Myths and folk tales are an ancient legacy: the legacy of many millennia of human interaction with the land which gives us life, and with the non-human others who occupy it with us. These stories implant themselves so deeply in our hearts, and remain there, in good part because they are redolent with archetypes – images that bridge the personal and the universal. Archetypes are like keys, unlocking an ancient, deep, magical wisdom which we may never have known we had. But in the vehicle of a story, archetypes become more than mere images: they become energies, embedded with instructions which guide us through the complexities of life and show us what we may become – or how we may participate in the becoming of the world. They have the power, as mythologist Joseph Campbell put it, ‘to carry the human spirit forward’
The overall idea behind Valraven is to tell a coherent story over a series of tableau scenes that unfolds before the observer and where the observer can choose witch viewing angle and character to see the story from. You might choose to see the story from the angle of the woman forced to marry a heartless troll, or from the angle of the Valraven who hungers for a human form. It is up to the observer to chose who to follow or maybe take the more neutral view where both characters play out their role in front of you.
Valraven is an atmospheric story based on an Danish story from the 1800 but originally based on an much older story dating back to the Viking era.
Valraven is using an unique approach to motion capture in order to bring the characters to life. We will capture the animation of real life rod-puppets manipulated by a team of accomplished puppeteers. The motion is then brought into Unreal Engine where the characters are rendered in real time and the scene is build around the characters.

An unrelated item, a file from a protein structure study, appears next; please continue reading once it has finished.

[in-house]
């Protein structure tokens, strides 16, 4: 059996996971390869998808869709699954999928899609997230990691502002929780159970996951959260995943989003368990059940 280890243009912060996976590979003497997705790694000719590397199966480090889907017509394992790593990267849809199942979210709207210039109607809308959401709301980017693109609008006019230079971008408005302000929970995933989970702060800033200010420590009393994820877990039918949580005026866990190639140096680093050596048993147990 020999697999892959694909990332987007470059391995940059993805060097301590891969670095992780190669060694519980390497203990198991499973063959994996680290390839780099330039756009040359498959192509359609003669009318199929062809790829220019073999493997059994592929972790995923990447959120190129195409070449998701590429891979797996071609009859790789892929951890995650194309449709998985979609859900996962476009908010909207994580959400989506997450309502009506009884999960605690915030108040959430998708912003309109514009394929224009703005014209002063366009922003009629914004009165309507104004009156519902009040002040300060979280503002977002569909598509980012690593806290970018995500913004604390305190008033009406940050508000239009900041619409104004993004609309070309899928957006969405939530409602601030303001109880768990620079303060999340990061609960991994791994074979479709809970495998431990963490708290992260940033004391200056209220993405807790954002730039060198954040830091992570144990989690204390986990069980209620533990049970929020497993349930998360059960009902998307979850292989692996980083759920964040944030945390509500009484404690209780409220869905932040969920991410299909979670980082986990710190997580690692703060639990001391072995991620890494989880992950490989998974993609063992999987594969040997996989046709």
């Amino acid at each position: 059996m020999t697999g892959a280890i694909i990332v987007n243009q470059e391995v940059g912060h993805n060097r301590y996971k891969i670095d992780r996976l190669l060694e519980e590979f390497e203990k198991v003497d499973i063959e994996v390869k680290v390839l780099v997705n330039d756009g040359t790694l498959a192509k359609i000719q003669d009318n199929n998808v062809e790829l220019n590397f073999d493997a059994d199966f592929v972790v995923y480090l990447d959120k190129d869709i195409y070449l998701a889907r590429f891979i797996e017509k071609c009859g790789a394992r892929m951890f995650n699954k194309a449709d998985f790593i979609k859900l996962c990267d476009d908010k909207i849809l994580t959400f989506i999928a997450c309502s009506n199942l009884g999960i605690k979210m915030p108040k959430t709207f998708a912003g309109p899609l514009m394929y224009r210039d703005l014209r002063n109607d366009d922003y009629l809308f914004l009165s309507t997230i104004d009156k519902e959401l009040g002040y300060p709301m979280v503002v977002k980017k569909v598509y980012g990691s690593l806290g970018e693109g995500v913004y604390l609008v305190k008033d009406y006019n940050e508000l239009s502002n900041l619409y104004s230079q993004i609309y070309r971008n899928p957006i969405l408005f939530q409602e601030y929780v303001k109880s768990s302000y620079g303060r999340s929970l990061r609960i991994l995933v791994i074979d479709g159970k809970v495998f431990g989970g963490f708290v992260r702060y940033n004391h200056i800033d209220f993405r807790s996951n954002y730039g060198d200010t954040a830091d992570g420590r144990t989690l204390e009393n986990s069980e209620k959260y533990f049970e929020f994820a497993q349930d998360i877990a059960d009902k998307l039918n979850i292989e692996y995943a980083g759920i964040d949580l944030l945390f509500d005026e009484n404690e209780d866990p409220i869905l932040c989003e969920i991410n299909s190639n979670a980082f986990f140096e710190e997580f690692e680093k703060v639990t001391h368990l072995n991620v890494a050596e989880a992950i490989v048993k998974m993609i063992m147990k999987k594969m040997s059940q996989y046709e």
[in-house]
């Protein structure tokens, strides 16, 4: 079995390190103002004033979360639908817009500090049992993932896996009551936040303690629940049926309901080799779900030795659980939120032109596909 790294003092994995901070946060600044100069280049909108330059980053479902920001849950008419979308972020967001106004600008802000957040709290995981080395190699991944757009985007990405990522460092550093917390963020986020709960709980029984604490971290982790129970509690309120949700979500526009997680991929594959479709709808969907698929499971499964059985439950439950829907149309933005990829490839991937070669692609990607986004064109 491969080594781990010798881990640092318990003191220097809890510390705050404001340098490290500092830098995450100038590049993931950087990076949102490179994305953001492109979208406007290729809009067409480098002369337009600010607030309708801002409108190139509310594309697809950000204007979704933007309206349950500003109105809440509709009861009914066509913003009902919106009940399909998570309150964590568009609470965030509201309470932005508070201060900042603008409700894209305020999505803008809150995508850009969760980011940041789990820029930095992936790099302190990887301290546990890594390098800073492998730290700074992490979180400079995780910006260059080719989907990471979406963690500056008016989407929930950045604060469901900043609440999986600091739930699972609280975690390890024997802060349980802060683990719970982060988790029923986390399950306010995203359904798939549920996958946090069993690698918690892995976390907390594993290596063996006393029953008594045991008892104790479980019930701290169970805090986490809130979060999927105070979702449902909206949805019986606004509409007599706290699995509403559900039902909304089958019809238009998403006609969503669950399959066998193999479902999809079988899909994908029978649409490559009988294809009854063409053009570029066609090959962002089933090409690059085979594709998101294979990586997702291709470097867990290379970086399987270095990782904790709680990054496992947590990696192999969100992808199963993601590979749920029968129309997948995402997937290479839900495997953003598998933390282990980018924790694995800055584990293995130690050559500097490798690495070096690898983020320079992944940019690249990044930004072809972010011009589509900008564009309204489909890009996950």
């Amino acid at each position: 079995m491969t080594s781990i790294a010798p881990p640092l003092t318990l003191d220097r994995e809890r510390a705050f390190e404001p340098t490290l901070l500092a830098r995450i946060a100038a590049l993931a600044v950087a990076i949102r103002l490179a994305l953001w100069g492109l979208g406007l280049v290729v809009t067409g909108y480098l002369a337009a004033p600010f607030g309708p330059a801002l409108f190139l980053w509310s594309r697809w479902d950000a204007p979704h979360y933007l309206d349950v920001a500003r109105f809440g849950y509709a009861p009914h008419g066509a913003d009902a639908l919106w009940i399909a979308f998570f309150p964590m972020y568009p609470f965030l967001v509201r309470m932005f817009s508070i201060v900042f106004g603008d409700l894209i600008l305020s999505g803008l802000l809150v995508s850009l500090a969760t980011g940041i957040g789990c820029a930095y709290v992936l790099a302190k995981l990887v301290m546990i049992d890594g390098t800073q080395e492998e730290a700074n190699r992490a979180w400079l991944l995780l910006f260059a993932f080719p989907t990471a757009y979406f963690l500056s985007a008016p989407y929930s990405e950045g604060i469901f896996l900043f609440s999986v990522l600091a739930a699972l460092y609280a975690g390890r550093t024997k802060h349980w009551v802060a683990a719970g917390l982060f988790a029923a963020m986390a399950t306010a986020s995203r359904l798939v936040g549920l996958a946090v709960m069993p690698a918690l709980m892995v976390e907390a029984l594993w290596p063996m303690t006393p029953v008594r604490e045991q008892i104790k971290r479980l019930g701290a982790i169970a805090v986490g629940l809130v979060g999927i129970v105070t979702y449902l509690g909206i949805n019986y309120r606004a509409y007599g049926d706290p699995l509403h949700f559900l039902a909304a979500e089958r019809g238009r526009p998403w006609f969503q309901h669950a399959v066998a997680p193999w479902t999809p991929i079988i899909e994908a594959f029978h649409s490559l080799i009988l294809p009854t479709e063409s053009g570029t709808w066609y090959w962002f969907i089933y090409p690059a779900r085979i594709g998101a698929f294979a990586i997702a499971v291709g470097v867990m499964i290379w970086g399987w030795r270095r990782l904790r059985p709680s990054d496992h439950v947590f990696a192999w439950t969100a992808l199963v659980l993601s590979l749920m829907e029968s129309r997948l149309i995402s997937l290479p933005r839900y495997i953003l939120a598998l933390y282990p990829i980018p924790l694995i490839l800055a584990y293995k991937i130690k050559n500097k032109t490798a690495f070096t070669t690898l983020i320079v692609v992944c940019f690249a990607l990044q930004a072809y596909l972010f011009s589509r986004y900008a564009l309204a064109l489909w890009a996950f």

The environments are atmospheric sets and tableau’s build to support the story as fog rolls in through the bleak forest and Ravens feathers fall violently from the the vortex of Ravens swirling around the corps of the a dead King. A series of stylised environments where the observer are invited to indulge in the environment and the story.
MUSIC & ACTION
The main story line is told through music and the lyrics of the songs together with the expressive and engaging motion of the digital puppets. There is no voice over or traditional dialogue as It is my idea that the emphasis is very much on the user’s own interpretation of the characters via the music, animation and action
I believe that VR is more than roller coasters and triple A studios turning their attention to producing highly polished experiences.
Albeit their place in driving VR into the consumer marked is important and cannot be disputed, I wholehearted believe that the smaller art makers and innovative studios are a integral part of the future of VR. The contemporary VR art or VaRt sphere is where most of the emotional and felt experiences will come from. The strange and the fantastic, the merge of game and social experience experiments, the weird and the wonderful. The fall of the 4th wall and the unlimited freedom of virtual movement. All of these and more is where #VaRt will find its place.
A place where dance, storytelling, animation, painting, sculpting becomes more accessible as technology evolves to be affordable and available to all.
A playground of technology problem solving and creative innovation.